Non-paint Media

Wool Embroidered Picture

Textiles and Needlework

Marine art includes more than paintings. In the 19th century, vessels were often the subject of textile art. Sailors and captains, as well as their wives and daughters, stitched pictures of ships using silk or wool. Woolen pictures were common in England, and were called wooliesWoolies

Pictures stitched in wool on fabric, often made by a sea captain.
. This one shows a British Man-of-WarMan-of-War

A warship.

William Whorf, a retired seaman, took up needlepoint and stitched over one hundred pieces with maritime subjects. In addition to skillful workmanship and design, Whorf's pictures present many facts about ships and their history. This one shows the Manuel Llaguno (below).


Needlepoint: 'Manuel Llaguna' Sea Chest



Carvings done by sailors using the jawbone or teeth of a whale or shark. The etched design was filled in with India ink or tar, then polished with sailmakers' wax and canvas.
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traditionally refers to intricate carvings on whales' teeth. It was made by sailors on whale ships. Maine had few whaling vessels, but the museum does have a collection of scrimshaw put together by Mainers. This piece (below, right) is signed by a sailor from Rockland, Maine.

Decorative Painting

Sometimes artists painted on surfaces other than canvases; for example, George Eugene Jones painted a sea chest with an image of his ship, the Challenger, inside (above). Marine themes were often painted on furniture or other household items. For example, this image (below) of a reverse painting on glassReverse painting on glass

In the early to mid-1800s, many New England families had a clock or mirror decorated with a scene painted on the back of a glass section and showing through. The image would of course be reversed. Common images included ships, steamboats, flowers, or children playing.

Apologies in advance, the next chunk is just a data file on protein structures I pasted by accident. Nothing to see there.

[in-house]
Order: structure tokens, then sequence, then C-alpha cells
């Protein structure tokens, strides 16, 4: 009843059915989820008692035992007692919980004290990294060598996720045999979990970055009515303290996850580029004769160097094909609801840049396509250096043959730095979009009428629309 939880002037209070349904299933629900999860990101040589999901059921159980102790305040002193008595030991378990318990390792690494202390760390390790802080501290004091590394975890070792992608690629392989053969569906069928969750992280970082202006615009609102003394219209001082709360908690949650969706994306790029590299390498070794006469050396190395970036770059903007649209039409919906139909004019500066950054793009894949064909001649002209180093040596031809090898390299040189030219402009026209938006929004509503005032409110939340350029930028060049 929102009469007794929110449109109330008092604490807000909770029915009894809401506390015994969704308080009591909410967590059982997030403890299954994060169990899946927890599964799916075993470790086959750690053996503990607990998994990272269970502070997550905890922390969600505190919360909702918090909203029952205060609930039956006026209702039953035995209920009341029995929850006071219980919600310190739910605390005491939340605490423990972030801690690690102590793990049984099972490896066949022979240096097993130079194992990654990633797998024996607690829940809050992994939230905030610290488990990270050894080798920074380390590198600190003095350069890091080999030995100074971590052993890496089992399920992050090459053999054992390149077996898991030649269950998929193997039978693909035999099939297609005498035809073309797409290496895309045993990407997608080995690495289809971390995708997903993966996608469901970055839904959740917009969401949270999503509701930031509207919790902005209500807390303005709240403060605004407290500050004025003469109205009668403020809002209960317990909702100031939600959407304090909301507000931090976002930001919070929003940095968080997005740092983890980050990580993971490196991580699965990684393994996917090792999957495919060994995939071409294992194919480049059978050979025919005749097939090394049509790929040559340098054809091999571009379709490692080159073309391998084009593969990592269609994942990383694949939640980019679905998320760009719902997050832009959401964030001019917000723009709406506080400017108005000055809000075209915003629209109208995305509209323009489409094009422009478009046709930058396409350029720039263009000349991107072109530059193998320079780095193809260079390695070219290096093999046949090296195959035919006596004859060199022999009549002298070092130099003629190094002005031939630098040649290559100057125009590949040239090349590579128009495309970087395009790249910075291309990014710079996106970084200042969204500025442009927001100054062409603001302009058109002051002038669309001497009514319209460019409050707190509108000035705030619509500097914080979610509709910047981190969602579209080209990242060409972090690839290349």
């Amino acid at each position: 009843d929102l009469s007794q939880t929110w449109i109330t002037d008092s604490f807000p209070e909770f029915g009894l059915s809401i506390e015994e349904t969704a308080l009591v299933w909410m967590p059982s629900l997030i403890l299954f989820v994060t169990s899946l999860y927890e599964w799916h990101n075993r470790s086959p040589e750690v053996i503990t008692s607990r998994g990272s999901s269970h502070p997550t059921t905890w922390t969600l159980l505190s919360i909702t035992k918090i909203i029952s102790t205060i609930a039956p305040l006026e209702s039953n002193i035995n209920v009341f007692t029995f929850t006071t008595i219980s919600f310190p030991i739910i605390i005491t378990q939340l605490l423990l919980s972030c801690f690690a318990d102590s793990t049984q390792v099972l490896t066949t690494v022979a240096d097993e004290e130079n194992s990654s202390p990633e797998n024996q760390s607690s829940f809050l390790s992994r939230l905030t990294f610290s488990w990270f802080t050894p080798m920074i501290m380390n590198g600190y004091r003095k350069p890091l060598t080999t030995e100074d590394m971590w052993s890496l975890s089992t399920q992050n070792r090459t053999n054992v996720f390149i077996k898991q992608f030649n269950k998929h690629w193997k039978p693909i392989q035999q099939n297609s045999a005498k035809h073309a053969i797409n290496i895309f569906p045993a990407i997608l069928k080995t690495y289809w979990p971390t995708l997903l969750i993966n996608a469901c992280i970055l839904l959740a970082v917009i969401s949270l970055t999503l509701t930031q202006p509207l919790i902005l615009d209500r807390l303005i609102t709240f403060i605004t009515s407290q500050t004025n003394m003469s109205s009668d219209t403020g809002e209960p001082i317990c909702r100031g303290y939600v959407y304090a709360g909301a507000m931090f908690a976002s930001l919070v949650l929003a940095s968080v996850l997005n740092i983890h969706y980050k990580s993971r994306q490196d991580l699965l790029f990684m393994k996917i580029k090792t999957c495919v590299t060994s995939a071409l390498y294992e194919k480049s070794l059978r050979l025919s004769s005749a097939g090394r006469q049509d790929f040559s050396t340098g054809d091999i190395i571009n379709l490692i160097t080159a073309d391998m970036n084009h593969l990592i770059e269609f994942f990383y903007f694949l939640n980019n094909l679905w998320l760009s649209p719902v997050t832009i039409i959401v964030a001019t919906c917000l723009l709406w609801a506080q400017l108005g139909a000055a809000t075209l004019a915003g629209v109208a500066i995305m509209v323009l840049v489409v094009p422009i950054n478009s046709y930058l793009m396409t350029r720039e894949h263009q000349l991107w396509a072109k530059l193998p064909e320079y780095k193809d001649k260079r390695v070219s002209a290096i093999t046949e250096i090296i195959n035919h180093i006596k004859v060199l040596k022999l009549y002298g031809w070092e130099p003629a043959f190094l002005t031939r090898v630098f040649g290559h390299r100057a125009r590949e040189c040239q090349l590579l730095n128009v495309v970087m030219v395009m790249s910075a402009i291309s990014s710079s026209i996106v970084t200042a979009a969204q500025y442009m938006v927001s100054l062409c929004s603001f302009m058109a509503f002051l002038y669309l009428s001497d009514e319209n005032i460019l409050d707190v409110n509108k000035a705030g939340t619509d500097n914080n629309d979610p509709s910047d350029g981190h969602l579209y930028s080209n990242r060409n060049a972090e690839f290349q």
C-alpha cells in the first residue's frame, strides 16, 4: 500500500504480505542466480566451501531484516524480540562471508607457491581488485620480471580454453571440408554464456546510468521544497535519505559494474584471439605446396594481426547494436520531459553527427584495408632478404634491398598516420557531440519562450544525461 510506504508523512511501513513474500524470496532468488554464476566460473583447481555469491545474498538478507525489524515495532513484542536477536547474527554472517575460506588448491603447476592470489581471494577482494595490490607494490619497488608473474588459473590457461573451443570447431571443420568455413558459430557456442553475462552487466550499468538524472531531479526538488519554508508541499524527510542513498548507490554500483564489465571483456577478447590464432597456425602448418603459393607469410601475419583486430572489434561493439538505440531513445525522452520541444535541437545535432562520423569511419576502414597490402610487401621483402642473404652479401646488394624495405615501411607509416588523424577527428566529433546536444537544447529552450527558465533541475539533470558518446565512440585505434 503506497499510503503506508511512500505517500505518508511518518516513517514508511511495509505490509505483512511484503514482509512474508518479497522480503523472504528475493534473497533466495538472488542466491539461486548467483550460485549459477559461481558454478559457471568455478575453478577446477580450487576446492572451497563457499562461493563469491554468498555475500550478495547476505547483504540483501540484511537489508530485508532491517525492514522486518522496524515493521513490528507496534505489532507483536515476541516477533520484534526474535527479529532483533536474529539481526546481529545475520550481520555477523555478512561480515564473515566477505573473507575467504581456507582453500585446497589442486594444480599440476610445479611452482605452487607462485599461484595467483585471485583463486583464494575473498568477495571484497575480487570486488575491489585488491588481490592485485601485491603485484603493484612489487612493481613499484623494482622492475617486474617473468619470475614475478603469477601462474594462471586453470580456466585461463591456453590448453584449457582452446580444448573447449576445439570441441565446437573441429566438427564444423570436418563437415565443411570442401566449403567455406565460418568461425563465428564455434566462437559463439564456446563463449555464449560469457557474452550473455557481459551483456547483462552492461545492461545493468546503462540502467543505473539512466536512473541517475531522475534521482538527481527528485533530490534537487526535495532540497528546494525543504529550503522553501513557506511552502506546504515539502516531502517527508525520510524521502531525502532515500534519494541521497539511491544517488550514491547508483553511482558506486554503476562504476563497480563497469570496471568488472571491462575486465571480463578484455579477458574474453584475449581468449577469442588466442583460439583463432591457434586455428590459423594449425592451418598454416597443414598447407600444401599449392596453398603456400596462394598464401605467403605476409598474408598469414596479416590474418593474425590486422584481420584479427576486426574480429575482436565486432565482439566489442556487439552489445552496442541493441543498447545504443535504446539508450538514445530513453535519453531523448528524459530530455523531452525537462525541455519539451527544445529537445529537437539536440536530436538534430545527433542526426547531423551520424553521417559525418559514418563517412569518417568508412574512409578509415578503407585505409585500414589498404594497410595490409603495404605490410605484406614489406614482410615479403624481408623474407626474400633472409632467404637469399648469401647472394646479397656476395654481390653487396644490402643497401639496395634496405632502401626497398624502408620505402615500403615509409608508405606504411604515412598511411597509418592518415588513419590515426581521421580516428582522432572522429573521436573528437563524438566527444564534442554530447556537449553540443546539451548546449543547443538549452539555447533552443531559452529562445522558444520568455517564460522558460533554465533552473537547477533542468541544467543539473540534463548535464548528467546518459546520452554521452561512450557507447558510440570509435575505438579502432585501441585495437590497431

is at the top of a mirror. It shows a brigBrig

Vessel with two masts; both square-rigged.
with the American flag.


Mirror Scrimshaw: Emerald tooth


Ship figureheadsFigurehead

A carved wooden statue or figure attached to the bow under the bowsprit of a vessel.
are well-known examples of marine woodcarving. In ancient times figureheads were placed on ships for protection against evil spirits. By the 19th century they were purely decorative.


Figurehead with Dark Green Skirt Figurehead with Light Green Dress


A carving, usually a scroll attached to the bow under the bowsprit of a vessel. When it is a representational figure it would be called a figurehead.
are used like figureheads but are abstract designs rather than figures. Friendship sloopsFriendship sloop

A sub-type of the Maine sloop boat, used primarily for lobster fishing, developed in the vicinity of Friendship on the coast of Maine, with a fixed keel, clipper bow, deep draught, wide beam and a elliptical shaped stern.
traditionally have trail boardsTrail board

Carved and sometimes gilded boards that lead aft (towards the rear) from the stem. Trail boards helped support figureheads in old ships. Sometimes they decorate the bows of sailing yachts.
and a small eagle figure, while steamboats carried eagles on their pilot houses.


Billet Head Pilot House Eagle